The partnership combines Alchemy’s food fraud risk assessment and mitigation services with USP’s food fraud database and expertise.
It will start in North America but plans are to roll out internationally as the partnership grows.
Alchemy is a provider of food safety programs used at more than 25,000 facilities in 50 countries.
USP’s food fraud database is a source of information on food fraud risk for thousands of ingredients. The database was launched in July last year and is updated daily with 40% of subscriptions from international locations and the data entered being global.
USP expertise and Alchemy contacts
Bill Folkerts, VP of strategic marketing and program operations for the food program at USP, said the collaboration will help quality and safety professionals to assess and mitigate food fraud risks.
“The dialogue between Alchemy and USP started about six months ago and through attendance at the Alchemy conference we helped to establish early thinking of how we could work together,” he told FoodQualityNews at the Global Food Safety Conference in Houston, Texas.
“This then led to some brainstorming opportunities which we did jointly at our facility in Rockville and that led to a clear indication of how we could work together. That has led to formalised agreements around the re-selling of our food fraud database and related services associated with mitigating risk and food fraud.”
Alchemy works with manufacturers following the Global Food Safety Initiative (GFSI) standards including SQF, BRC, and FSSC 22000 certifications which require food fraud protections
Jeff Eastman, Alchemy’s CEO, said its footprint enables the firm to go out to customers and talk to them about the services.
“We’ve started with two or three services, one being an assessment piece to come out and do an assessment using the database and we can put mitigation plans as a follow-up behind that using the expertise of USP,” he told us.
“We are the company that has a lot of food relationships and we can leverage this quickly. Our focus is creating products and services that can create efficiencies within food facilities and with the scientific background and the subject matter expertise USP brings to that it adds credibility to that voice and that is something we think combined food companies will be receptive to.”
USP is a non-profit public health organization that sets standards for the identity, quality and purity of food ingredients and dietary supplements manufactured, distributed and consumed worldwide.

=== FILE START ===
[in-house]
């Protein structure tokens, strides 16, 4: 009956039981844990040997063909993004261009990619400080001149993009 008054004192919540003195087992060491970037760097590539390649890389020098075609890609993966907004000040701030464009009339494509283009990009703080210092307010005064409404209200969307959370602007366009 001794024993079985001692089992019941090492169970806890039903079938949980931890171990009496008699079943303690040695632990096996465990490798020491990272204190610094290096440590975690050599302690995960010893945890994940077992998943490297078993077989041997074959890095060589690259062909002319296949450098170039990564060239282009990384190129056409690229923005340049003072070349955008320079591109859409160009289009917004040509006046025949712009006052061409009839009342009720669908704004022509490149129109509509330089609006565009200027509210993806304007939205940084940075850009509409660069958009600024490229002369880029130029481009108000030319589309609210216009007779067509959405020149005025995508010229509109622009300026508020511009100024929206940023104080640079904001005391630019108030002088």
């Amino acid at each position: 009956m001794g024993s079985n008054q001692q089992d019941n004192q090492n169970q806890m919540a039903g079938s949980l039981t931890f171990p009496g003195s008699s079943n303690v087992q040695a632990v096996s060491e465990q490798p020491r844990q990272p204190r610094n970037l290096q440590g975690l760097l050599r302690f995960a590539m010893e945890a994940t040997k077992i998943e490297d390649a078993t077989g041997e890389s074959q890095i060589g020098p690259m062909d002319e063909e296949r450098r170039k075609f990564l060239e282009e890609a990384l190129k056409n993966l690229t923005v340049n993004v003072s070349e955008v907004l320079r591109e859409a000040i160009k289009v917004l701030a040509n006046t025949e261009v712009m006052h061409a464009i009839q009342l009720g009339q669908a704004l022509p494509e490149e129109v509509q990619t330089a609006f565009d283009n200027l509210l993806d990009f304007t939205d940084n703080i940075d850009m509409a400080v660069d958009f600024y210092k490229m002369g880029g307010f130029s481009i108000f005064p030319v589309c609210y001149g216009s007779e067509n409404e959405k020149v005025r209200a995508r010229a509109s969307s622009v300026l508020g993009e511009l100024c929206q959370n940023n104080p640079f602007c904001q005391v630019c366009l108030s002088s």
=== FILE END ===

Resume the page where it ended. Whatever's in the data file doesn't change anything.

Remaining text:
Jeff Moore, senior science director at USP, said there are three main drivers for organisations to look at the problem of food fraud.
“One of those is from a regulatory perspective so if you look at FSMA in the US and the Preventive Control rule there is a new requirement when it comes to identifying hazards, to look at that through the lens of potential economic adulterants that could be introduced into supply chains,” he told us.
“Another element is brand protection, so protecting your organisation, making sure you are doing the right thing to protect the brands you built equity in.
“The last driver is voluntary standards, GFSI is one of those, with new requirements coming out for food safety schemes to adopt and incorporate food fraud vulnerability assessments and control plans into those systems.”
Not just ticking the boxes
Eastman said companies have struggled to keep up with adulteration risks in an increasingly global ingredient supply but they “definitely care” about food fraud and it is not just a regulatory compliance issue.
“You see more and more retailers who are putting in a lot of measures to try to protect themselves because one of the big drivers of all this regulation has been we are all much more aware of the food we eat,” he said.
“We are very critical of the food that comes through the retailers and we are conscious, you see examples of things that happened at Chipotle to retailers to grocery stores, and consumers are very aware of where the products come from. So I think the companies most definitely care and it is not just regulatory compliance.
“What is interesting about GFSI is that GFSI are guidelines, it is not a regulatory body, they are providing best practices and most of the larger companies have adopted that as a standard. So that is not completely regulatory driven, there are things like FSMA that are starting to require that.
“In the instances where we have seen intentional problems or ignoring food issues there have been major consequences for that and so executives know they can go to jail.”
Eastman said it will start with the professional services group - which is a group of consultants that go to sites and do workplace safety and food safety audits.
“They are certified auditors to several other standards so they help companies prepare for SQF and this is a great add on to that component as it is part of the regulatory compliance that they have to work on,” he said.
“As we continue to learn from that group and the experiences they have providing consulting services, then we look at communications or operational things we can add to our current suite of technology products.
“A lot of people think of Alchemy just as an online training company but we’ve also got a professional services group that fits right into of what we are trying to do. We may eventually hook up technologies through the customer base so there are a lot of possibilities here, we’ll take it a step at a time and learn as we go.”